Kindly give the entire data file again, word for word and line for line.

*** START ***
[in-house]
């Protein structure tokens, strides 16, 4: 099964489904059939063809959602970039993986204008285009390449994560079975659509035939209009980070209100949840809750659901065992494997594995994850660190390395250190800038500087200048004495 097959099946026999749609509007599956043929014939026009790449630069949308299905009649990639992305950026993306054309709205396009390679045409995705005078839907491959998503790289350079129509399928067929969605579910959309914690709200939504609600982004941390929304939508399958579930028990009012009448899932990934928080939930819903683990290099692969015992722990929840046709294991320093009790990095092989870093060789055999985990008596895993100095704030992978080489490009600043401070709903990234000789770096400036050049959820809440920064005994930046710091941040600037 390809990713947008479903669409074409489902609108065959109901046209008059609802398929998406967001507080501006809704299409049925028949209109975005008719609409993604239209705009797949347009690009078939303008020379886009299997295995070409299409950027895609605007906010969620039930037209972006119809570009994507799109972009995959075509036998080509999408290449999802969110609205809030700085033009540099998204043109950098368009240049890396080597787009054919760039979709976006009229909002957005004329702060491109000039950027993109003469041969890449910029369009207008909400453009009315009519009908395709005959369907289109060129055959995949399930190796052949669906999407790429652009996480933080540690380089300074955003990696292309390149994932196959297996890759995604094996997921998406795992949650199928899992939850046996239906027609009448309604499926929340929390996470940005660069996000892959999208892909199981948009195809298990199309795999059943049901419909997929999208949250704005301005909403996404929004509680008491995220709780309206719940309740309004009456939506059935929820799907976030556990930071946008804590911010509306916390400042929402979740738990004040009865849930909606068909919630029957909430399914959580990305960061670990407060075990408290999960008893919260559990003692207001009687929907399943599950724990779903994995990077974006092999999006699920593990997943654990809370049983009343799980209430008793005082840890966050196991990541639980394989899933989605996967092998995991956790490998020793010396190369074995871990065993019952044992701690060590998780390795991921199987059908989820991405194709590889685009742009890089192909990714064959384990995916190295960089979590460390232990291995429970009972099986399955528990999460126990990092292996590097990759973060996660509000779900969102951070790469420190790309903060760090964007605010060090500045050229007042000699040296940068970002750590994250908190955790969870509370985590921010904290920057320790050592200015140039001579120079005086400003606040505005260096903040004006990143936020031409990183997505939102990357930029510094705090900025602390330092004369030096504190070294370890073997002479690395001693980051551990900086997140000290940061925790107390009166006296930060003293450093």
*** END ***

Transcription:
[in-house]
């Protein structure tokens, strides 16, 4: 099964489904059939063809959602970039993986204008285009390449994560079975659509035939209009980070209100949840809750659901065992494997594995994850660190390395250190800038500087200048004495 097959099946026999749609509007599956043929014939026009790449630069949308299905009649990639992305950026993306054309709205396009390679045409995705005078839907491959998503790289350079129509399928067929969605579910959309914690709200939504609600982004941390929304939508399958579930028990009012009448899932990934928080939930819903683990290099692969015992722990929840046709294991320093009790990095092989870093060789055999985990008596895993100095704030992978080489490009600043401070709903990234000789770096400036050049959820809440920064005994930046710091941040600037 390809990713947008479903669409074409489902609108065959109901046209008059609802398929998406967001507080501006809704299409049925028949209109975005008719609409993604239209705009797949347009690009078939303008020379886009299997295995070409299409950027895609605007906010969620039930037209972006119809570009994507799109972009995959075509036998080509999408290449999802969110609205809030700085033009540099998204043109950098368009240049890396080597787009054919760039979709976006009229909002957005004329702060491109000039950027993109003469041969890449910029369009207008909400453009009315009519009908395709005959369907289109060129055959995949399930190796052949669906999407790429652009996480933080540690380089300074955003990696292309390149994932196959297996890759995604094996997921998406795992949650199928899992939850046996239906027609009448309604499926929340929390996470940005660069996000892959999208892909199981948009195809298990199309795999059943049901419909997929999208949250704005301005909403996404929004509680008491995220709780309206719940309740309004009456939506059935929820799907976030556990930071946008804590911010509306916390400042929402979740738990004040009865849930909606068909919630029957909430399914959580990305960061670990407060075990408290999960008893919260559990003692207001009687929907399943599950724990779903994995990077974006092999999006699920593990997943654990809370049983009343799980209430008793005082840890966050196991990541639980394989899933989605996967092998995991956790490998020793010396190369074995871990065993019952044992701690060590998780390795991921199987059908989820991405194709590889685009742009890089192909990714064959384990995916190295960089979590460390232990291995429970009972099986399955528990999460126990990092292996590097990759973060996660509000779900969102951070790469420190790309903060760090964007605010060090500045050229007042000699040296940068970002750590994250908190955790969870509370985590921010904290920057320790050592200015140039001579120079005086400003606040505005260096903040004006990143936020031409990183997505939102990357930029510094705090900025602390330092004369030096504190070294370890073997002479690395001693980051551990900086997140000290940061925790107390009166006296930060003293450093």